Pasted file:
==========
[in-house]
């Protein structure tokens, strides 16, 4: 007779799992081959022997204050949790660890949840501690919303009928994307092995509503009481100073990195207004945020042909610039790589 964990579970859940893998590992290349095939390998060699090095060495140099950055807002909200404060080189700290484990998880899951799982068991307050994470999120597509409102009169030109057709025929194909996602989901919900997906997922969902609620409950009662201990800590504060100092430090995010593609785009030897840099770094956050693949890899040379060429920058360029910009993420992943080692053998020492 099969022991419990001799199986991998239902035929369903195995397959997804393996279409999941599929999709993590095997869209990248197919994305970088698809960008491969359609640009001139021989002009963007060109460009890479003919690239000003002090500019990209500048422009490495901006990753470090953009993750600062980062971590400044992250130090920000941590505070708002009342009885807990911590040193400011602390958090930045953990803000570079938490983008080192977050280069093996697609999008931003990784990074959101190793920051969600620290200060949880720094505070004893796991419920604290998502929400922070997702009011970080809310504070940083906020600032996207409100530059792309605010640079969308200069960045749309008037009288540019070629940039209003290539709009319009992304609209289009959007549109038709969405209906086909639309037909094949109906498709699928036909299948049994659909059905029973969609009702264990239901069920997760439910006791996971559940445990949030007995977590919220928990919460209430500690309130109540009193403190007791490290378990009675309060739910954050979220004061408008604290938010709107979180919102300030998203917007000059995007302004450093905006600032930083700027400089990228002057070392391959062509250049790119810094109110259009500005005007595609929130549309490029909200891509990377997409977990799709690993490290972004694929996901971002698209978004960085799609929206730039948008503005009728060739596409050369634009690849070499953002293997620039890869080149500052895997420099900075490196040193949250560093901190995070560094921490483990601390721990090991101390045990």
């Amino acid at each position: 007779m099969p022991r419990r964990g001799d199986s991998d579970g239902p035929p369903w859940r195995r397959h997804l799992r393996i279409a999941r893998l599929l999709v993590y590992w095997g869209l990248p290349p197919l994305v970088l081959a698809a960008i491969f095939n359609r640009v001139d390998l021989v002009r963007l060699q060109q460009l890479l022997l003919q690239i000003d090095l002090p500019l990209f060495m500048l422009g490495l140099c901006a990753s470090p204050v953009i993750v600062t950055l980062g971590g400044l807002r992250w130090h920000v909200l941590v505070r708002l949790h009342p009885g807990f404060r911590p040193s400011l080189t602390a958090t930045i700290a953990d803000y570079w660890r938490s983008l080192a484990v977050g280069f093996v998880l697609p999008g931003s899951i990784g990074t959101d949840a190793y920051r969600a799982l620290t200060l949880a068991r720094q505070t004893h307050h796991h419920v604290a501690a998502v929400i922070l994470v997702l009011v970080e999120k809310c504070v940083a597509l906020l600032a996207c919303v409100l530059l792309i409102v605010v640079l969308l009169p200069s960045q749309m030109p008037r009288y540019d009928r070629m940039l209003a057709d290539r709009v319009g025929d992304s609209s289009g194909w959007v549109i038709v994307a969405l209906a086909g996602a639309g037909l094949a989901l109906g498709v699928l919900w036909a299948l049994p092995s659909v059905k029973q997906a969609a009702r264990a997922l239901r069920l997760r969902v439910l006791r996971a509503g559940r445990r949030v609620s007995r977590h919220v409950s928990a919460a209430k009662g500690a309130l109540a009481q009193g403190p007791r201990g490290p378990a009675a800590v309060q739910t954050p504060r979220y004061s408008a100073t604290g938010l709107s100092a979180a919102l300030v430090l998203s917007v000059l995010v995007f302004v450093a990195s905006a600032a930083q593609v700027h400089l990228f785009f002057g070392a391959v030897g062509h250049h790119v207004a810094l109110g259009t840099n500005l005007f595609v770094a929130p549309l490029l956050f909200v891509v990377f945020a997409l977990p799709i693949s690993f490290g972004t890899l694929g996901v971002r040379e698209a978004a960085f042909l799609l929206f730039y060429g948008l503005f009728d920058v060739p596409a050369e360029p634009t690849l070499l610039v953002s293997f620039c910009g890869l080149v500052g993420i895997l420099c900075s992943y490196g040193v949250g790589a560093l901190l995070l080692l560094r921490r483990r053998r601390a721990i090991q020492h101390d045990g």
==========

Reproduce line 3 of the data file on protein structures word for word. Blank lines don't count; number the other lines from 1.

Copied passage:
């Amino acid at each position: 007779m099969p022991r419990r964990g001799d199986s991998d579970g239902p035929p369903w859940r195995r397959h997804l799992r393996i279409a999941r893998l599929l999709v993590y590992w095997g869209l990248p290349p197919l994305v970088l081959a698809a960008i491969f095939n359609r640009v001139d390998l021989v002009r963007l060699q060109q460009l890479l022997l003919q690239i000003d090095l002090p500019l990209f060495m500048l422009g490495l140099c901006a990753s470090p204050v953009i993750v600062t950055l980062g971590g400044l807002r992250w130090h920000v909200l941590v505070r708002l949790h009342p009885g807990f404060r911590p040193s400011l080189t602390a958090t930045i700290a953990d803000y570079w660890r938490s983008l080192a484990v977050g280069f093996v998880l697609p999008g931003s899951i990784g990074t959101d949840a190793y920051r969600a799982l620290t200060l949880a068991r720094q505070t004893h307050h796991h419920v604290a501690a998502v929400i922070l994470v997702l009011v970080e999120k809310c504070v940083a597509l906020l600032a996207c919303v409100l530059l792309i409102v605010v640079l969308l009169p200069s960045q749309m030109p008037r009288y540019d009928r070629m940039l209003a057709d290539r709009v319009g025929d992304s609209s289009g194909w959007v549109i038709v994307a969405l209906a086909g996602a639309g037909l094949a989901l109906g498709v699928l919900w036909a299948l049994p092995s659909v059905k029973q997906a969609a009702r264990a997922l239901r069920l997760r969902v439910l006791r996971a509503g559940r445990r949030v609620s007995r977590h919220v409950s928990a919460a209430k009662g500690a309130l109540a009481q009193g403190p007791r201990g490290p378990a009675a800590v309060q739910t954050p504060r979220y004061s408008a100073t604290g938010l709107s100092a979180a919102l300030v430090l998203s917007v000059l995010v995007f302004v450093a990195s905006a600032a930083q593609v700027h400089l990228f785009f002057g070392a391959v030897g062509h250049h790119v207004a810094l109110g259009t840099n500005l005007f595609v770094a929130p549309l490029l956050f909200v891509v990377f945020a997409l977990p799709i693949s690993f490290g972004t890899l694929g996901v971002r040379e698209a978004a960085f042909l799609l929206f730039y060429g948008l503005f009728d920058v060739p596409a050369e360029p634009t690849l070499l610039v953002s293997f620039c910009g890869l080149v500052g993420i895997l420099c900075s992943y490196g040193v949250g790589a560093l901190l995070l080692l560094r921490r483990r053998r601390a721990i090991q020492h101390d045990g």